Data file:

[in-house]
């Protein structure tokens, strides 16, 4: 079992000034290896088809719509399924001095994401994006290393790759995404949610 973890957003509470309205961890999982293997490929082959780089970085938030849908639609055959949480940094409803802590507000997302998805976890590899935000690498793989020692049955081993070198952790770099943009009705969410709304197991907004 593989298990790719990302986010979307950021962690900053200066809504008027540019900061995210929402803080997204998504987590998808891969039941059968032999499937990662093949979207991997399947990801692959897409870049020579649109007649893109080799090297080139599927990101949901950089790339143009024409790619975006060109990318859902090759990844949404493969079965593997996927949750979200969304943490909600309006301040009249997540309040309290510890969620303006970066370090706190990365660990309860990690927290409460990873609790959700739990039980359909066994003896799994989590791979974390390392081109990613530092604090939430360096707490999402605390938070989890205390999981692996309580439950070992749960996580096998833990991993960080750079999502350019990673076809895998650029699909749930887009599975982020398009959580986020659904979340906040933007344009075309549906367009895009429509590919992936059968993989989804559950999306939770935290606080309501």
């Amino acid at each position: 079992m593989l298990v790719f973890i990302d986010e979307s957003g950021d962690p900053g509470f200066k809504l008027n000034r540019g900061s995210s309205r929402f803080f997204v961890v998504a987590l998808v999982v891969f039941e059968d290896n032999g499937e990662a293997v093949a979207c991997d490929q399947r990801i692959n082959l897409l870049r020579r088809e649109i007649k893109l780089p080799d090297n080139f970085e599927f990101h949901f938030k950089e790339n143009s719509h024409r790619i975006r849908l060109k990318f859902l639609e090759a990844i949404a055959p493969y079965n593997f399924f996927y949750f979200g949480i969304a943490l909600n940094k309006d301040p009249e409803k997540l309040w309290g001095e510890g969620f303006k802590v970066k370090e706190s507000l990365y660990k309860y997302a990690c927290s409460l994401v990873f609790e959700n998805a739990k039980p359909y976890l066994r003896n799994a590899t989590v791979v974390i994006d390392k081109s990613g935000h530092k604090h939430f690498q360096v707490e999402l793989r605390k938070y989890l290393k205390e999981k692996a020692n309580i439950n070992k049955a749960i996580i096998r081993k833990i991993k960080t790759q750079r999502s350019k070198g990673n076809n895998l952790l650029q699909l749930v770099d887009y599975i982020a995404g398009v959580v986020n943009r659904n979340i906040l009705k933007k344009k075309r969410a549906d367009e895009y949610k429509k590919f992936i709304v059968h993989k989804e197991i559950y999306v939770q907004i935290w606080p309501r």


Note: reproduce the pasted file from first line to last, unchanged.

[in-house]
């Protein structure tokens, strides 16, 4: 079992000034290896088809719509399924001095994401994006290393790759995404949610 973890957003509470309205961890999982293997490929082959780089970085938030849908639609055959949480940094409803802590507000997302998805976890590899935000690498793989020692049955081993070198952790770099943009009705969410709304197991907004 593989298990790719990302986010979307950021962690900053200066809504008027540019900061995210929402803080997204998504987590998808891969039941059968032999499937990662093949979207991997399947990801692959897409870049020579649109007649893109080799090297080139599927990101949901950089790339143009024409790619975006060109990318859902090759990844949404493969079965593997996927949750979200969304943490909600309006301040009249997540309040309290510890969620303006970066370090706190990365660990309860990690927290409460990873609790959700739990039980359909066994003896799994989590791979974390390392081109990613530092604090939430360096707490999402605390938070989890205390999981692996309580439950070992749960996580096998833990991993960080750079999502350019990673076809895998650029699909749930887009599975982020398009959580986020659904979340906040933007344009075309549906367009895009429509590919992936059968993989989804559950999306939770935290606080309501």
């Amino acid at each position: 079992m593989l298990v790719f973890i990302d986010e979307s957003g950021d962690p900053g509470f200066k809504l008027n000034r540019g900061s995210s309205r929402f803080f997204v961890v998504a987590l998808v999982v891969f039941e059968d290896n032999g499937e990662a293997v093949a979207c991997d490929q399947r990801i692959n082959l897409l870049r020579r088809e649109i007649k893109l780089p080799d090297n080139f970085e599927f990101h949901f938030k950089e790339n143009s719509h024409r790619i975006r849908l060109k990318f859902l639609e090759a990844i949404a055959p493969y079965n593997f399924f996927y949750f979200g949480i969304a943490l909600n940094k309006d301040p009249e409803k997540l309040w309290g001095e510890g969620f303006k802590v970066k370090e706190s507000l990365y660990k309860y997302a990690c927290s409460l994401v990873f609790e959700n998805a739990k039980p359909y976890l066994r003896n799994a590899t989590v791979v974390i994006d390392k081109s990613g935000h530092k604090h939430f690498q360096v707490e999402l793989r605390k938070y989890l290393k205390e999981k692996a020692n309580i439950n070992k049955a749960i996580i096998r081993k833990i991993k960080t790759q750079r999502s350019k070198g990673n076809n895998l952790l650029q699909l749930v770099d887009y599975i982020a995404g398009v959580v986020n943009r659904n979340i906040l009705k933007k344009k075309r969410a549906d367009e895009y949610k429509k590919f992936i709304v059968h993989k989804e197991i559950y999306v939770q907004i935290w606080p309501r």